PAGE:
What we can learn from the innovation scene in Japan
In the year 1999, at the age of 14, I visited what I felt was the closest thing we have on earth to an alien culture: Japan. The trip was an eye-opener, and to witness a culture so different to the western culture I grew up in gave me a new dimension to my thinking.
The whole trip was spent trying to figure out how things work and getting wildly amused by genius and often bizarre inventions. From robot pets to high-speed bullet trains, it was clear that somehow this island chain in the Pacific Ocean has managed to foster a culture of innovation that was bursting with new inventions and spearheading its economy ahead of the rest of the world (for a while, at least).
So how are we positioned as an innovation hub in the Middle East? Well, innovation surely exists, but the dynamic is hugely different to my example of Japan in the ’90s. It could be argued that government innovation is close to the global forefront in some Arabian Gulf states, with Dubai adopting some of the most seemingly progressive technologies and concepts to further Government operations. The first real life Robocop will be patrolling the streets of Dubai from this month and drone taxis will be launched in the summer this year. These are technologies we may have dreamed of when we were younger but now seem to be coming to life. So is this a sign that the Middle East is an innovation hub?
If we turn to the private sector the number of Middle East-born innovators who have dominated the global market is seemingly scarce. If we take gauge of the technologies we consume on a daily basis from our phones, cars and electronics, none of them are home-grown innovations. What distinguishes this from my example of Japan was that almost all of the genius innovations coming from Japan emerged from the private sector.
So what is the government’s role in innovation? Is it to set the example and be the innovation leader in society? Or to foster an environment for the private sector to innovate? The idealistic answer to this is both, but it has been proven time and again that innovation is better executed by the private sector.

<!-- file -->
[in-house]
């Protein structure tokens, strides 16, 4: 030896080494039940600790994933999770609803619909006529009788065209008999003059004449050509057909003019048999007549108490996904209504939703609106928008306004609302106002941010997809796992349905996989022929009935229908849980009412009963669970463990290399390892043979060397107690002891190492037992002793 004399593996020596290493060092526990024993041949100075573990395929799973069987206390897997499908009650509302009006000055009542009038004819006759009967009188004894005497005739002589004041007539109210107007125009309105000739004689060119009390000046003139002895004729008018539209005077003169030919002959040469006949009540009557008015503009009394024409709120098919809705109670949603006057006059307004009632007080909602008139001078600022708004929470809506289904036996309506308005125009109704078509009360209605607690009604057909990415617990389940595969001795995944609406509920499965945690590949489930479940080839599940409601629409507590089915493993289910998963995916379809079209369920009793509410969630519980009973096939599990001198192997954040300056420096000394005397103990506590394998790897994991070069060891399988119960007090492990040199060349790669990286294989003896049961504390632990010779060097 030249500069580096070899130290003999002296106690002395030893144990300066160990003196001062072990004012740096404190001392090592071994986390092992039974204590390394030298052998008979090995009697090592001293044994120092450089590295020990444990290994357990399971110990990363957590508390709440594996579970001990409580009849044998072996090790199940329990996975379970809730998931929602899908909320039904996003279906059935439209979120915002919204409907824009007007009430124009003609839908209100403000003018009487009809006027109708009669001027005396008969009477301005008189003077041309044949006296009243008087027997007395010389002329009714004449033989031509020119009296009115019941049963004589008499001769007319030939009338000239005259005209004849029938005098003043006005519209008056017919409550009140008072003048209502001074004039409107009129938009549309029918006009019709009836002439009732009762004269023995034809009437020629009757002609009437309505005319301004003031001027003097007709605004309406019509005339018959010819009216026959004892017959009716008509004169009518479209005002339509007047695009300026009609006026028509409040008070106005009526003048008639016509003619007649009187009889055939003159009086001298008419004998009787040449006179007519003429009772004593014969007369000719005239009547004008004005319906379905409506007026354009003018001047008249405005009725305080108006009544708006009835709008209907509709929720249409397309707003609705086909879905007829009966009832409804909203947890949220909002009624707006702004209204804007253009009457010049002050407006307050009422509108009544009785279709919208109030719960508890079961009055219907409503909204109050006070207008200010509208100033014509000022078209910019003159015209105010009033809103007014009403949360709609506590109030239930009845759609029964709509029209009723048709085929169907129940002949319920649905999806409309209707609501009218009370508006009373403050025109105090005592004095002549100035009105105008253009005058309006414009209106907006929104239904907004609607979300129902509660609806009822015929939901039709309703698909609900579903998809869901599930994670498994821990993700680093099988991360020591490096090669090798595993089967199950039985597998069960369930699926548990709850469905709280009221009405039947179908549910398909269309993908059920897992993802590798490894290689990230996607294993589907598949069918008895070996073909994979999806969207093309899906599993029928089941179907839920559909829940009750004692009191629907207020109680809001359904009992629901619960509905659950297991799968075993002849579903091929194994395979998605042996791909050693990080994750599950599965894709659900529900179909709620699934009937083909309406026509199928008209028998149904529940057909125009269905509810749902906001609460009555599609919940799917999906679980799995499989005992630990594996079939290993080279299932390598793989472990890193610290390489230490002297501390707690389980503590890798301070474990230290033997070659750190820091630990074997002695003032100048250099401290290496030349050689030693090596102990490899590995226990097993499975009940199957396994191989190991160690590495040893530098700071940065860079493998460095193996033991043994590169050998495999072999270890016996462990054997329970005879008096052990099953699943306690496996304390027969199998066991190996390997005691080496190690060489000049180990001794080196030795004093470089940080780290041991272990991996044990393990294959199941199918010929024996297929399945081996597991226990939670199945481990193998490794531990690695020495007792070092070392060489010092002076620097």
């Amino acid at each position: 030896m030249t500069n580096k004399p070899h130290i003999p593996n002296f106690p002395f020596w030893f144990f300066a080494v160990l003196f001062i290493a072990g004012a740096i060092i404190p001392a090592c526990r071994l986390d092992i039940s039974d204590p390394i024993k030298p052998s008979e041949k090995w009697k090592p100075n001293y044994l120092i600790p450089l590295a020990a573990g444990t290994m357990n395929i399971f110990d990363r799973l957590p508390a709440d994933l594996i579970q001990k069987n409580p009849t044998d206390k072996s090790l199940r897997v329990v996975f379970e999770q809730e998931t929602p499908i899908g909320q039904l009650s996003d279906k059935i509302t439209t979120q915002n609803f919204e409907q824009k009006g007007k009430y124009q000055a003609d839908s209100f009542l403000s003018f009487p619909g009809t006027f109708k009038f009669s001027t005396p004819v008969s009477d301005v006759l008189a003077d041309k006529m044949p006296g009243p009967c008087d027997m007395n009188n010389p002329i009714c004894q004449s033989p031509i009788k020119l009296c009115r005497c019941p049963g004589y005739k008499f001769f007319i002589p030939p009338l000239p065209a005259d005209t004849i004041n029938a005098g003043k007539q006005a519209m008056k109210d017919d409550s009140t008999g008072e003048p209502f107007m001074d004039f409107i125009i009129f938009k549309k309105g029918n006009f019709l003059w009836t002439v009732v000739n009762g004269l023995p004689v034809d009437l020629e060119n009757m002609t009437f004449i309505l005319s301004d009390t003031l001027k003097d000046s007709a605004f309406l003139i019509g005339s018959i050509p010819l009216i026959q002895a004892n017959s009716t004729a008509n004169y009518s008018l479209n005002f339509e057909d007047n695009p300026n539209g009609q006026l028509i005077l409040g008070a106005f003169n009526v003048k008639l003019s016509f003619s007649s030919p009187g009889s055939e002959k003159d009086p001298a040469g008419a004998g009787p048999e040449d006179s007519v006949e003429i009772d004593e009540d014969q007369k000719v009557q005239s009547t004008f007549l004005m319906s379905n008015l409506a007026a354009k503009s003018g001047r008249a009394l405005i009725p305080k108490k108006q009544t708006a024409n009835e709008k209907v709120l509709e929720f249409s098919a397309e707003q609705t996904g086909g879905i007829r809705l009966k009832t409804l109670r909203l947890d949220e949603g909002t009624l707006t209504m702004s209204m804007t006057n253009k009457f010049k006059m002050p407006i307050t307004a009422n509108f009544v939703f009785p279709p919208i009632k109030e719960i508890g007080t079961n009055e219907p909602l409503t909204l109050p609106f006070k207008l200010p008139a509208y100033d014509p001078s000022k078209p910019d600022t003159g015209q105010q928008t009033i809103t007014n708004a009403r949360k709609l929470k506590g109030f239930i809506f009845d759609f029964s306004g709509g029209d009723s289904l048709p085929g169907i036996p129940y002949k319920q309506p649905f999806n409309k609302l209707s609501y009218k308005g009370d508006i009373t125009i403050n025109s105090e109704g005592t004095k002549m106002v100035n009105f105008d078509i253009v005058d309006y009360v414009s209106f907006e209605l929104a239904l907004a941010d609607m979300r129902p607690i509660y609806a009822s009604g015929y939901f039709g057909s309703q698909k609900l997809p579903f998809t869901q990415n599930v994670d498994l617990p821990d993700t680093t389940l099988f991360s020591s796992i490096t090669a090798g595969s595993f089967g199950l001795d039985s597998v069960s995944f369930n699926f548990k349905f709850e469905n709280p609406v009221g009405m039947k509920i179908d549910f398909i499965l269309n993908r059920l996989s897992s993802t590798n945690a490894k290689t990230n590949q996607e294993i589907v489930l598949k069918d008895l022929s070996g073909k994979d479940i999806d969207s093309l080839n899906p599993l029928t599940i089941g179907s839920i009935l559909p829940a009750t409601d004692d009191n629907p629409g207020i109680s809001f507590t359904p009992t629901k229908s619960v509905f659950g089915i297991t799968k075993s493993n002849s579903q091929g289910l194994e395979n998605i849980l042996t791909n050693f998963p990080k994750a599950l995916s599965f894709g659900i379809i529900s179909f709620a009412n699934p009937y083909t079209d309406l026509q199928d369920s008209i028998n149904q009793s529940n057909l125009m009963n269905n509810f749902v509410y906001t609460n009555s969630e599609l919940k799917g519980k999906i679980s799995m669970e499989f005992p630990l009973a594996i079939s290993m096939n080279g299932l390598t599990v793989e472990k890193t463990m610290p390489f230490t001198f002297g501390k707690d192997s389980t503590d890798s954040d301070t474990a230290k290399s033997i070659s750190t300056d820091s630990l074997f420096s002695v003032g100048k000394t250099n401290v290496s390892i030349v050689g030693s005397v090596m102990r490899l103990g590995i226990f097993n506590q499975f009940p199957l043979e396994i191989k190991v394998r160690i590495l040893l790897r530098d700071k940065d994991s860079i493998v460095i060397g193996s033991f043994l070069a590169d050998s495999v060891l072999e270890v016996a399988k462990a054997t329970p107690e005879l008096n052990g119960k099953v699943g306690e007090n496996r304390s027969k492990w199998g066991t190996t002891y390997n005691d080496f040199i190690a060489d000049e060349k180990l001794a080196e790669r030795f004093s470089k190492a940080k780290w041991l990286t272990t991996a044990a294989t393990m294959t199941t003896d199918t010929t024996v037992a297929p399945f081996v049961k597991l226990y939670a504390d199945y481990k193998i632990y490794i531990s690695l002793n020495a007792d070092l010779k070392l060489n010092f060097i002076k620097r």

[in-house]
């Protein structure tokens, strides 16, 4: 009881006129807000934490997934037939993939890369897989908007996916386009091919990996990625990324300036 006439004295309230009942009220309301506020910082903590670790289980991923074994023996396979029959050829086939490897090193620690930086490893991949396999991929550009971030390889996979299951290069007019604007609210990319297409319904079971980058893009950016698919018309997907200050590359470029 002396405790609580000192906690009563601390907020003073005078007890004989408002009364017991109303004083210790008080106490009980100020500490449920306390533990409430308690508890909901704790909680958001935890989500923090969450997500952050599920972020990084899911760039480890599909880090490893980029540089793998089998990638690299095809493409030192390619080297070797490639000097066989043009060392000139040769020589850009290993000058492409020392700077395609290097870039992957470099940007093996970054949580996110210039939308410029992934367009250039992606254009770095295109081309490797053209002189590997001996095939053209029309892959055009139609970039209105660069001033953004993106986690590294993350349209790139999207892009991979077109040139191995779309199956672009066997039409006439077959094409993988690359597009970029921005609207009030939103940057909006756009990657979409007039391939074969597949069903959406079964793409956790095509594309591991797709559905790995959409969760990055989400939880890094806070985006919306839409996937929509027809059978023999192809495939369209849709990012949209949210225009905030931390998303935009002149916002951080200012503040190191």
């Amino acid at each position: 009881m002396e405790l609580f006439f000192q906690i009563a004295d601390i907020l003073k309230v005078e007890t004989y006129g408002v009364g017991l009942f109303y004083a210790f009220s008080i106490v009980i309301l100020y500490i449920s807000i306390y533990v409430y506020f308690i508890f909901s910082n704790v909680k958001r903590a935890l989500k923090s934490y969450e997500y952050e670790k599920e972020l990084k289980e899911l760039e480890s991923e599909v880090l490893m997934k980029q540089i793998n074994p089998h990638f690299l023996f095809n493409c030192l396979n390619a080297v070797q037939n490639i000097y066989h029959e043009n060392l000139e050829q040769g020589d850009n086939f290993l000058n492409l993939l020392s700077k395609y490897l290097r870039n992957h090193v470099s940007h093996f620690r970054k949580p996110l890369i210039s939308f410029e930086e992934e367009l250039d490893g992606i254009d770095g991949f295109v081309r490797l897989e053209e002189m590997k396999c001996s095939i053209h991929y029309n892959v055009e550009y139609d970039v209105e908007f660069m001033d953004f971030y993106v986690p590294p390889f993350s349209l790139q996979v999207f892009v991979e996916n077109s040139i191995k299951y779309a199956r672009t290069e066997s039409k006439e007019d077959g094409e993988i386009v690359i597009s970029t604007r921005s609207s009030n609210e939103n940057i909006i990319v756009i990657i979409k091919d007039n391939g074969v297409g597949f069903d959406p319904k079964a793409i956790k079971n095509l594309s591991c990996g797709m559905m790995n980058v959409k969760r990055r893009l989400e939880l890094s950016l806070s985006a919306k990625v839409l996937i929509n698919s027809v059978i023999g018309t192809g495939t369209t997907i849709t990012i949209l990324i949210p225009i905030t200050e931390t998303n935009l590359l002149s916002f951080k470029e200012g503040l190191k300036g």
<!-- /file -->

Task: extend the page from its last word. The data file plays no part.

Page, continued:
The dynamics that supported Japan’s business environment to become an innovation hub are multifaceted, yet some core components could be adapted to the Gulf market.
The first step for any innovation hub is a culture of critical thinking, questioning and rewarding creative reasoning. For this to be present in a business means it has to transcend in all aspects of our lives. Middle Eastern states have historically not been places that reward those that challenge the status quo and cultural sensitivities hinder this. It may take time before individual thinking becomes the norm.
One of the things that struck me about Japan was that almost anything could make it to the marketplace. In a shop I found a packet of chips that came with pincers to eat your chips without getting your hands dirty, an innovation that clearly didn’t take off. The marketplace is the ultimate decider of whether something has commercial value, so it’s imperative that there are low barriers to entry for products to face the ultimate test. The generally high license fees for a new business and the lack of support for local suppliers needs to be addressed more radically in the Middle East.
Tying into this concept is government involvement in supporting risk taking. Of course part of this is the cultural acceptance of risk, which governments have some, but limited ability to change quickly. However what can be addressed relatively quickly is lowering the stakes for entrepreneurs so that the penalties for failure are less. There needs to be a support system for those that try and fail, as at present it even costs you money to close a business, another penalty for failure. The treatment of debt defaults needs to also be revised so that the penalties are contained to allow people to still want to take risks.
The support for R&D projects and intellectual protection are also key factors to foster private sector innovation. Though I feel the most important impact the a government could have is the acknowledgement that it is an enabler of innovation rather than the innovator itself.
Paris Norriss is an entrepreneur and partner in Coba Education, which provides educators to schools and institutes
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Updated: May 18, 2017 04:00 AM